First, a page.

Locke 2 - April 9, 2008 Locke II Locke on Property page 1...

Info iconThis preview shows pages 1–3. Sign up to view the full content.

View Full Document Right Arrow Icon
April 9, 2008 Locke II Locke on Property page 1 outline: I importance of property II) individualist and collectivist notions of property III) Locke's account of property a) basic idea: your body is proper to you = your property b) Lockean acquisition: mixing labor, as long as there is enough for everyone c) generalization of Locke's idea IV) Legitimate Inequality: 1) inequality in property 2) entitlement versus desert Locke's concept of property starts with you owning yourself. (in virtue of God giving you jurisdiction over yourself. Modern versions of Locke’s account leave out God, and give you a natural prerogative to control your own bodily movements.) I Importance of the topic: Control of property is a central issue concerning social justice: property is an important part of power. That is, the more components of the outside world you control, the more you are able to exercise your will, do the things that you want to do. That is, the richer you are the more you are able to do, other things being equal. Wealth = power How the physical resources are allocated to individuals and groups is fundamental to who gets what, who dominates who, and who is able to protect themselves from threats. II) property in general: the idea that a person can acquire some stuff which is his or hers to dispose of and use: a) concept of property: two ways of thinking of rights and property: An INDIVIDUALIST holds that in addition to legal rights and socially-granted privileges, there are natural rights, human rights to property. Humans have rights to property independent of their society granting them rights. A society that does not observe and enforce natural property rights is a morally wrong society. A COLLECTIVIST holds that, with respect to property, at least, there are only social rights and legal rights. Collectivism denies that the individual has any property rights except insofar as those are constructed and granted by a society One way to think of the contrast: suppose your society required a certain kind of action from you: You have to speak well of the government, to practice only heterosexual sex, and to drive at less than 55 mph. You might be inclined to criticize government, to engage in homosexual activities, or to drive at faster than 55 mph. Which of these are rights?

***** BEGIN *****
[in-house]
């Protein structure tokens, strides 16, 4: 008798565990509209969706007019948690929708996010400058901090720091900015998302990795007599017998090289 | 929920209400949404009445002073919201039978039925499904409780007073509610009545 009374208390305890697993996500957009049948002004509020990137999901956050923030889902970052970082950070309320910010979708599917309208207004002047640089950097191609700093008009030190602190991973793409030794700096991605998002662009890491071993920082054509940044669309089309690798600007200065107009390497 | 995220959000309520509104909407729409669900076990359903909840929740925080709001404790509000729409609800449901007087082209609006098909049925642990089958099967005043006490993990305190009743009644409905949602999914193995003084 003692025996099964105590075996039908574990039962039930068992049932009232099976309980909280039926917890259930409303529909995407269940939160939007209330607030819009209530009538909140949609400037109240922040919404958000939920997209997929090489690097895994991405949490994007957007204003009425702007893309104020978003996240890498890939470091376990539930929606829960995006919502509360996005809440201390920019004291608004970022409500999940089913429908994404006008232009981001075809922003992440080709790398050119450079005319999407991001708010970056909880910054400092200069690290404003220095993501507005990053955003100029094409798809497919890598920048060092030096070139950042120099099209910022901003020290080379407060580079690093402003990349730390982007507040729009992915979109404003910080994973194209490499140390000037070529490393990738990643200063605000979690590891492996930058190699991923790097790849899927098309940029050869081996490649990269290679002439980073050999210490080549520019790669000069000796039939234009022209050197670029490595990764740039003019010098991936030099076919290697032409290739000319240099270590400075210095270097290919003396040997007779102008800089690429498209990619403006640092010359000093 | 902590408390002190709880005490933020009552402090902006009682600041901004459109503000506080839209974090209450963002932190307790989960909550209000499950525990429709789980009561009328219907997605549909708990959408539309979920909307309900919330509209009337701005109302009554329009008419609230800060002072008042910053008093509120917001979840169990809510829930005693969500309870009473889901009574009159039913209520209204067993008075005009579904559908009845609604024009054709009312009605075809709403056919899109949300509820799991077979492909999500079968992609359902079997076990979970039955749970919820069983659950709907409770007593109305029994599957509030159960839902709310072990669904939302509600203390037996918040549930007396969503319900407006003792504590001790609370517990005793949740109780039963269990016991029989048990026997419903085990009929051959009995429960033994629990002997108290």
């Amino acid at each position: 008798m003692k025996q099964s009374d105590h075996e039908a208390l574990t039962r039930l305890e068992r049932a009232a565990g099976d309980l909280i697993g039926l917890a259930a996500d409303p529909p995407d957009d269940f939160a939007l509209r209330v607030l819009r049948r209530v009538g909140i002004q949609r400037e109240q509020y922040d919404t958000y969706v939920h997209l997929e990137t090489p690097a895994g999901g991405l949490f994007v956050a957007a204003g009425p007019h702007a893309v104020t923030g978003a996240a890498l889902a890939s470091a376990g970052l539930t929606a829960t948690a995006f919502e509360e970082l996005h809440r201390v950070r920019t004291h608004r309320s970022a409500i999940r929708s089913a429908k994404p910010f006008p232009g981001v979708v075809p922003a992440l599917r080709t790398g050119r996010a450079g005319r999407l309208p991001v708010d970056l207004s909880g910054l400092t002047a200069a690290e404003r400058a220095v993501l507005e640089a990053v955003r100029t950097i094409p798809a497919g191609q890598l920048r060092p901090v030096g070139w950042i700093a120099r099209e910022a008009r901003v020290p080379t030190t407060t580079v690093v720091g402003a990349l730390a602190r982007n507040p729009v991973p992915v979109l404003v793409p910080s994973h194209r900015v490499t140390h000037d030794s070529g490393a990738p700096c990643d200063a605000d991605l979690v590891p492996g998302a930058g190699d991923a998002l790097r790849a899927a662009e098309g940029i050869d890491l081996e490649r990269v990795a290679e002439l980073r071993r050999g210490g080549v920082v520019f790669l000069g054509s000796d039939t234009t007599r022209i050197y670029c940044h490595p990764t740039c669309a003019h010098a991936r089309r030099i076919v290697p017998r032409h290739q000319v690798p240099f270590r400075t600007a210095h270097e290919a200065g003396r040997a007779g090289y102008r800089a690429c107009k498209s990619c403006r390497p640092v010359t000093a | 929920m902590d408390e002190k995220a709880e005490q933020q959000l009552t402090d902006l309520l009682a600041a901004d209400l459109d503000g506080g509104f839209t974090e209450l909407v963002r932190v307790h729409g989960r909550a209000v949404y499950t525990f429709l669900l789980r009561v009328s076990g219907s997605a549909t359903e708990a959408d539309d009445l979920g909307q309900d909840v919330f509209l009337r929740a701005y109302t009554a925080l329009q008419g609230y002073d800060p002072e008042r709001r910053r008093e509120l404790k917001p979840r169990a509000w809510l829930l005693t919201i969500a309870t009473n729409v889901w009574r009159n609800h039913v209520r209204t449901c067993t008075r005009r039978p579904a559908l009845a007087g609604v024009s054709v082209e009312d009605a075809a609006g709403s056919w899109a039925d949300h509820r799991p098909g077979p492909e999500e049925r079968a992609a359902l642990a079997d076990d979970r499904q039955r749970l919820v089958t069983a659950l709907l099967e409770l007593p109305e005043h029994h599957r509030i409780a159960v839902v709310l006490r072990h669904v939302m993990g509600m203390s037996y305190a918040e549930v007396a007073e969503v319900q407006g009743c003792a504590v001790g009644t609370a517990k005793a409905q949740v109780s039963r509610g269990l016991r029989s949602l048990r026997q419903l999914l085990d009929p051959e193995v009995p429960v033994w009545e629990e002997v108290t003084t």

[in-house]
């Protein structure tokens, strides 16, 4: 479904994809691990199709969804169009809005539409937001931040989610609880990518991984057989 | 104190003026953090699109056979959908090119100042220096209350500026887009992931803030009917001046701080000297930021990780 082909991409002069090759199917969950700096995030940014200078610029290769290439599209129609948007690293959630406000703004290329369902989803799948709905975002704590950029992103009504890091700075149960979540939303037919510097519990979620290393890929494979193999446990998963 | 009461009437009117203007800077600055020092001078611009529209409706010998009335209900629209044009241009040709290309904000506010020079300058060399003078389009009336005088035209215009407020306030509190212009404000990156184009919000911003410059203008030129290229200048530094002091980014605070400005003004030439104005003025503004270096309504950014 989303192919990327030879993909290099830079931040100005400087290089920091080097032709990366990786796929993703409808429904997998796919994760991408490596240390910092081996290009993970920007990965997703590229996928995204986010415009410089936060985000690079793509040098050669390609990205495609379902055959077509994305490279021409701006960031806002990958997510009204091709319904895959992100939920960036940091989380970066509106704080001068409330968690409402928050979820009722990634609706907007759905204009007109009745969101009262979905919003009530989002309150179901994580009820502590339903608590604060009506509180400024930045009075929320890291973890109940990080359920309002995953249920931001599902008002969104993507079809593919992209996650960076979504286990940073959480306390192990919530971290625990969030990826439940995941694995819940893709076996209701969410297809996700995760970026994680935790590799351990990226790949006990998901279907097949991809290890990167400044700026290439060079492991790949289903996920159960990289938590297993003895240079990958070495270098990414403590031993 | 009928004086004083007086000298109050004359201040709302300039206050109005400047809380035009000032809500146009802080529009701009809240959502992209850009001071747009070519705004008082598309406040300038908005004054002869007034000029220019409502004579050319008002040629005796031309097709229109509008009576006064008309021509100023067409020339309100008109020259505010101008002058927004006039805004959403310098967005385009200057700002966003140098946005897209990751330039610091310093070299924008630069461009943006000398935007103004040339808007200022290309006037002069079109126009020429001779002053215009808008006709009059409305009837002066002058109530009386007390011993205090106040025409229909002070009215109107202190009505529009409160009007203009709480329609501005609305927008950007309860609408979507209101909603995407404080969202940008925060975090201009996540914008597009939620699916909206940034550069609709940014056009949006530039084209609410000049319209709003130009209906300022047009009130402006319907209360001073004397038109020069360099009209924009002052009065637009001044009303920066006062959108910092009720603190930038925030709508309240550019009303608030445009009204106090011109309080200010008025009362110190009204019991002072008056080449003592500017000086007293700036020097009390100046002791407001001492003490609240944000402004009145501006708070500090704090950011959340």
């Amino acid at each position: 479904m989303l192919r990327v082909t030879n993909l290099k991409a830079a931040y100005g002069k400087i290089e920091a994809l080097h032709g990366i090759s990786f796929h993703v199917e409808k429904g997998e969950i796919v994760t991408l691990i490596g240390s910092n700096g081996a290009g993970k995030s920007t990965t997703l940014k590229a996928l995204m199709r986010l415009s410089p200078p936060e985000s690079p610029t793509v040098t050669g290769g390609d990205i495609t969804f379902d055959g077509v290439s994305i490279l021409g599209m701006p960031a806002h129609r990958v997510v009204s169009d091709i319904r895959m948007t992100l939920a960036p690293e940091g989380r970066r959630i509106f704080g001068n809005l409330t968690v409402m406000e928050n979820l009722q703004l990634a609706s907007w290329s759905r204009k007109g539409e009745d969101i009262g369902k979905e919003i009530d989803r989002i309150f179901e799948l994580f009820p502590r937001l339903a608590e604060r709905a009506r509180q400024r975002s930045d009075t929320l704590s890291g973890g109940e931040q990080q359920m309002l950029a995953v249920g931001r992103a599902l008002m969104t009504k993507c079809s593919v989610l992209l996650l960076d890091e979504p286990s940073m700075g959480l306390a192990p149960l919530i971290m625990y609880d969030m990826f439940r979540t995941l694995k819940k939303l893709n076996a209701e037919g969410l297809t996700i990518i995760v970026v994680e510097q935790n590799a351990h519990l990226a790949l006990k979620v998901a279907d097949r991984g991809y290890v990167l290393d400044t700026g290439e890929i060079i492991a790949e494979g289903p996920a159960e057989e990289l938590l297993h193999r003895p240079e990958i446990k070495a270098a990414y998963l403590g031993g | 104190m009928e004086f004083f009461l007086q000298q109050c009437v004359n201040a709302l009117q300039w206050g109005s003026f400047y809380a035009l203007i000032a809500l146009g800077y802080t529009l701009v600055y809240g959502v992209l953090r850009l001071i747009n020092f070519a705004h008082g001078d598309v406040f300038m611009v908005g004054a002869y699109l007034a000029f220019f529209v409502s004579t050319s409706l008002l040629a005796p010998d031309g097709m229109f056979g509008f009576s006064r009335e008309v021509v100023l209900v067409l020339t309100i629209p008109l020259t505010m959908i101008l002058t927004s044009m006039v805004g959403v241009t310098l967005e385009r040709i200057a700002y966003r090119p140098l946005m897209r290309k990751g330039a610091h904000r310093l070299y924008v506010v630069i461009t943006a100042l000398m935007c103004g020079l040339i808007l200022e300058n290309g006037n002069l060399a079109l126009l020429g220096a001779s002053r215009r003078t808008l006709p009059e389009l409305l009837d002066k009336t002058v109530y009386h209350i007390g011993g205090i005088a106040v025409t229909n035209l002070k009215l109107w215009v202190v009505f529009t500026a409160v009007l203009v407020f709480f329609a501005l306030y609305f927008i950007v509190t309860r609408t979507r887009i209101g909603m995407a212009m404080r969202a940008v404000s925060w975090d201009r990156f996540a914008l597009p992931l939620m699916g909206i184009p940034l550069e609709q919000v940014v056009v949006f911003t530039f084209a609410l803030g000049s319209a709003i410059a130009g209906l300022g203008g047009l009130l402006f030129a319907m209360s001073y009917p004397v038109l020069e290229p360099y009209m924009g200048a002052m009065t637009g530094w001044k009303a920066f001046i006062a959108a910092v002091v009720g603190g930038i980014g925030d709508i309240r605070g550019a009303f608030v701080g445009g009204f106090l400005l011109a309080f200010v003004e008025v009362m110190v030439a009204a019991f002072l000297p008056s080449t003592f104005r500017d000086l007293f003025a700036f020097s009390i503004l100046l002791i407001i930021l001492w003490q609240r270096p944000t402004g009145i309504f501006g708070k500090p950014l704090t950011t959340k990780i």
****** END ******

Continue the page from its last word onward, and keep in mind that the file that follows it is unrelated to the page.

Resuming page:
Background image of page 1

Info iconThis preview has intentionally blurred sections. Sign up to view the full version.

View Full DocumentRight Arrow Icon
April 9, 2008 Locke II Locke on Property page 2 From the collectivist point of view, you do not naturally have rights to do anything that you want. You only have rights if they are bestowed by the society. So you have no right to resist, when the society legislates something distasteful, such as censorship, compulsory heterosexuality or the 55mph speed limit. An individual cannot be wrongly coerced by the society as a whole unless he or she is wrongly coerced according to the standards and dictates of the society. For an individualist, natural rights theorist, there is an important distinction between
Background image of page 2
Image of page 3
This is the end of the preview. Sign up to access the rest of the document.

Page1 / 5

Locke 2 - April 9, 2008 Locke II Locke on Property page 1...

This preview shows document pages 1 - 3. Sign up to view the full document.

View Full Document Right Arrow Icon
Ask a homework question - tutors are online